We welcome contributions covering field- and laboratory studies as well as theoretical and prediction modeling studies that improve our understanding of the complexity of redox processes in the environment and their impact on the fate and mobility of nutrients and metals at aqueous-solid interfaces in terrestrial and marine environments.

  • 12gP4: "Environmental redox reactions and their impact on metal and nutrient dynamics"

  • 12gT1: "Environmental redox reactions and their impact on metal and nutrient dynamics"

  • 12gT2: "Environmental redox reactions and their impact on metal and nutrient dynamics"

  • 12gT3: "Environmental redox reactions and their impact on metal and nutrient dynamics"


    Submissions Closed
    Over the past decade, it has been increasingly recognized that human health is impacted by the natural, disturbed, and engineered geochemical environments. Understanding the geochemical processes controlling the behavior, transport, and fate of inorganics (e.g., metals, metalloids, radionuclides, mineral dusts, salts, and nutrients), organics (e.g., petroleum hydrocarbons, persistent organic pollutants, volatile and semi-volatile organic compounds, and pesticides), and atmospheric particulate matter (e.g., PM2.5) can help predict their impacts on soils, groundwater, freshwater, the oceans, and in geoengineered substrates and environments. These processes can also influence the bioaccessibility, bioavailability, and ecotoxicological state of these contaminants, and subsequently impact ecosystem and human health. This theme will focus on understanding the geochemistry of contaminants introduced into the natural and built environments by human activities, including geoengineering processes, and assessment of their risks to ecosystem and effects on human health. Special attention will be paid to the interactions between the geochemical environment and the health of humans. Topics addressed could include, but not be limited to emissions of anthropogenic and geogenic contaminants, emerging environmental contaminants, those formed during geoengineering processes, source identification and apportionment of geogenic contaminants, contaminant fate and transport, ecotoxicity and ecological risk, human exposure and health effects, remediation and intervention, and advances in analytical techniques and multi-scale modeling.


    Submissions Closed
    Earth’s elements move between reservoirs –shaping and transforming the “habitable planet” we live on today. The processes that cycle Earth’s elements have evolved and changed due to external and internal forcing since Earth’s formation, and continue today. Understanding the drivers of change in these cycles and their resilience to forcing, including human-induced change, is central to this theme. We welcome sessions that investigate global cycles across time, linking the earth, ocean, atmosphere, and the climate system. This includes development and applications of geochemical proxies and environmental analysis of modern and past systems that could be associated with observations to understand land-sea-air interactions and the climate system today. We also encourage sessions on the development, application, and evaluation of modelling approaches to investigate changes to global cycles that can predict responses to internal and external forcing on a variety of temporal scales, from the ancient past to human timescales and the future.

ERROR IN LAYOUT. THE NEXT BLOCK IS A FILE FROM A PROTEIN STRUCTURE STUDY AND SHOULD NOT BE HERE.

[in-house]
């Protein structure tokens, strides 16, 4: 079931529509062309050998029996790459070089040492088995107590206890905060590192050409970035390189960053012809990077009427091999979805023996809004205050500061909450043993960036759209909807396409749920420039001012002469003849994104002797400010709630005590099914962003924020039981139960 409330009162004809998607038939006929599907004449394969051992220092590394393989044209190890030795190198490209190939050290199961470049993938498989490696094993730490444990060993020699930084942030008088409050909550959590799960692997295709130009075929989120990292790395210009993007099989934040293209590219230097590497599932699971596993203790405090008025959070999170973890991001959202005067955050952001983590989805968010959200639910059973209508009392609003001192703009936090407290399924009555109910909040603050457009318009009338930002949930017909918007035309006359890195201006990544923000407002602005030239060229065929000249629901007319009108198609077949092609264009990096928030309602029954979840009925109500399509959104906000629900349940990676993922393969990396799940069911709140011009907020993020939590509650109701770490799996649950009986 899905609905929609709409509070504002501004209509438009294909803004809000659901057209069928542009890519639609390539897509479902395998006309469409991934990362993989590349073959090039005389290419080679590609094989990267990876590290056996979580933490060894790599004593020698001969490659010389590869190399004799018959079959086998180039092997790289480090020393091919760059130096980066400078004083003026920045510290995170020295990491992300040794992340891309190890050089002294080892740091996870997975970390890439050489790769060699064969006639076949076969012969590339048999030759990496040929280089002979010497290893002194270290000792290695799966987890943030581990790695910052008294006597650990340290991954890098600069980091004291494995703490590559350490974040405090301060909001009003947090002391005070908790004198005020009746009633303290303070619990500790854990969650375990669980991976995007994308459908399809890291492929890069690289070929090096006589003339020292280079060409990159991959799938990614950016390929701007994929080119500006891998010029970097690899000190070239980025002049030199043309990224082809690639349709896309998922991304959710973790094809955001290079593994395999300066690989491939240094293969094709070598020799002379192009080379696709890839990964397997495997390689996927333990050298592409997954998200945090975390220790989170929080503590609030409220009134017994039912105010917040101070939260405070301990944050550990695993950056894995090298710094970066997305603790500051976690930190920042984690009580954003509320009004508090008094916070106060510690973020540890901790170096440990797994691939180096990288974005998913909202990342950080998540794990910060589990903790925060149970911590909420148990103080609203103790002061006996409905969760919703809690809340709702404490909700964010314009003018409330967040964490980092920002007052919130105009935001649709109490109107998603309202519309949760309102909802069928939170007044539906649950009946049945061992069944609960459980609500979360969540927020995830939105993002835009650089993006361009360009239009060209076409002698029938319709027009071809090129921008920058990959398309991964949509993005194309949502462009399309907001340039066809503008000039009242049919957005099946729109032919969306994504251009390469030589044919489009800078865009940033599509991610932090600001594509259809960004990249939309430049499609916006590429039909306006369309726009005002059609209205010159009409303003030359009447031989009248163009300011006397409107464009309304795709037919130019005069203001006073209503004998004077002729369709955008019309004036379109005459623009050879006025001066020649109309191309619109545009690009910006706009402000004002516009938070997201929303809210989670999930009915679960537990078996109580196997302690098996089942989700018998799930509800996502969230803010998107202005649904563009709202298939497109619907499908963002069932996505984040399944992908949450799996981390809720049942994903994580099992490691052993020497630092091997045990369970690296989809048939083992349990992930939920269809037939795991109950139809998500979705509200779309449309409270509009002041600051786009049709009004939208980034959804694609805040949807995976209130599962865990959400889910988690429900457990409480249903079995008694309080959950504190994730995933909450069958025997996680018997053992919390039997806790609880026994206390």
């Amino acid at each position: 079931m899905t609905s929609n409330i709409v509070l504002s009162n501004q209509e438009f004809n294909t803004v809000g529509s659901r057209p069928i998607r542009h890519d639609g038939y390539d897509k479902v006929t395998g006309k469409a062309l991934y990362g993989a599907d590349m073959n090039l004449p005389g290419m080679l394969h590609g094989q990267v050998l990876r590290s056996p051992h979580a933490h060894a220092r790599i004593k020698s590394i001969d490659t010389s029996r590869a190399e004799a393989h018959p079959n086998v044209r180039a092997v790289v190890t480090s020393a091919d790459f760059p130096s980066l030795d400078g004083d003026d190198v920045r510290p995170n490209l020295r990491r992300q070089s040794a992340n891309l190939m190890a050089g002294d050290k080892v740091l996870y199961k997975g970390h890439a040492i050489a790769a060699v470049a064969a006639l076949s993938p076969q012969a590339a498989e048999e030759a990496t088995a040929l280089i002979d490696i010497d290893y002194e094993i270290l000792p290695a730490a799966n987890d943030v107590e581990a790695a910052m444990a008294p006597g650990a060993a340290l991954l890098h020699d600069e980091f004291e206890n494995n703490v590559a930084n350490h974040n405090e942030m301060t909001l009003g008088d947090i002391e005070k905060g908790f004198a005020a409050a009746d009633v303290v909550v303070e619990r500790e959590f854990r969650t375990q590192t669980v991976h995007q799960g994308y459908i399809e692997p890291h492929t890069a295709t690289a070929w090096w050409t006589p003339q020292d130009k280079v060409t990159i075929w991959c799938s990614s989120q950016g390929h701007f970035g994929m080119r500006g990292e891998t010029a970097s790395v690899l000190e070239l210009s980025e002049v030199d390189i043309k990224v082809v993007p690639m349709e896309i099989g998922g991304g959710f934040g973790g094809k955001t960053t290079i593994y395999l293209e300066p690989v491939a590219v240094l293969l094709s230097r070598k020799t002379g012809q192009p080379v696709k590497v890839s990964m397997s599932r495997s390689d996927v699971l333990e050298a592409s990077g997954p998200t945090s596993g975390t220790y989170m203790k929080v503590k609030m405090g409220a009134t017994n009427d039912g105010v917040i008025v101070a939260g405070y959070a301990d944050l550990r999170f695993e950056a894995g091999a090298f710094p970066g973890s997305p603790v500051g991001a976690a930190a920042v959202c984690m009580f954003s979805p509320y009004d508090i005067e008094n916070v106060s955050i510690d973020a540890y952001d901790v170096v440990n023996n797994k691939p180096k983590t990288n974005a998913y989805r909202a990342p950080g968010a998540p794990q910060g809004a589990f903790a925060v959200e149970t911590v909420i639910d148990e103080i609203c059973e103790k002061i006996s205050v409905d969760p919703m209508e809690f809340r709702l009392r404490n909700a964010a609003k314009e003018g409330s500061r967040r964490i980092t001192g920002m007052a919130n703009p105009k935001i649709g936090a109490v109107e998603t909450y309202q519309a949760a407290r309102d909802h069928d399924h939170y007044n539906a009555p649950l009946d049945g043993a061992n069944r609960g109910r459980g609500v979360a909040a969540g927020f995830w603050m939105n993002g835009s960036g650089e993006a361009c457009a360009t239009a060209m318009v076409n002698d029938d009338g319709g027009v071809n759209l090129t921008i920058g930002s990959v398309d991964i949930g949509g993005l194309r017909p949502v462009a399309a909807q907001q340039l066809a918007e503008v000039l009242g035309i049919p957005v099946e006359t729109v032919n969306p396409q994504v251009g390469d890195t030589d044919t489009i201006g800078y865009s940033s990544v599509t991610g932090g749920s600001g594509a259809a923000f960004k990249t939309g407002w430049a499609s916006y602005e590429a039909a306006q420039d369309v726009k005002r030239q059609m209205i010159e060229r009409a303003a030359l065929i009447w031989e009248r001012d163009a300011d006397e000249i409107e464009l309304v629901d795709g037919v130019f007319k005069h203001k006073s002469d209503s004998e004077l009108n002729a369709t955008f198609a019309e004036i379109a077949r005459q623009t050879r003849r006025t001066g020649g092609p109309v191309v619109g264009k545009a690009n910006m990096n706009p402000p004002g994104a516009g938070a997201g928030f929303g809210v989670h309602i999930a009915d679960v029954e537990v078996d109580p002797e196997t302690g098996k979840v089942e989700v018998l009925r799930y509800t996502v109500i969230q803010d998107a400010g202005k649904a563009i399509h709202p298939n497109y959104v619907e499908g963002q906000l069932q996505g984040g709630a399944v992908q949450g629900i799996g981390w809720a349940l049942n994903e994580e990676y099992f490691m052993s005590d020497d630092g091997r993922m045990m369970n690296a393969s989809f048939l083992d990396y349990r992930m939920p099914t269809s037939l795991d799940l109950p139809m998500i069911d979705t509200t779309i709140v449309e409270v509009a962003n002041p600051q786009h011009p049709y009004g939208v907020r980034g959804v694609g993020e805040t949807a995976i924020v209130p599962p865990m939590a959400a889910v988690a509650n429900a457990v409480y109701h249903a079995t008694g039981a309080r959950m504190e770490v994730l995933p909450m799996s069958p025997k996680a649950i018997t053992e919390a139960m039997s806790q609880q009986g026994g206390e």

Submissions Closed
    Theme 15 will feature the Edith Kanakaʻole Foundation and the share Papakū Makawalu epistemology and methodology - Papakū Makawalu is one dynamic Hawaiian world view of the physical, intellectual, and spiritual foundations from which life cycles emerge. The categorizing and organizing of the natural world and all systems of existence within the universe which are divided into three houses or areas of knowledge. Papahulilani - the space from above the head to where the stars sit. It is inclusive of the sun, moon, stars, planets, winds, clouds, and the measurement of the vertical and horizontal spaces of the atmosphere. Papahulihonua is inclusive of earth and ocean. It is the ongoing study of the natural earth and ocean and its development, transformation, and evolution by natural causes. Papahānaumoku moves from the embryonic state of all life forces to death. It is the birthing cycle of all flora and fauna inclusive of man. It is the process of investigating, questioning, analyzing, and reflecting upon all things that give birth, regenerate, and procreate.

    The session will also address societal concerns and creative solutions centered around the Papakū Makawalu houses of knowledge. Each day will feature four invited speakers and their presentations will be followed by a panel discussion on the current and future state of the solid Earth, the water around us, our atmosphere and outer space and natural and anthropogenic hazards facing our planet.

    Oral presentation in this theme by invitation only.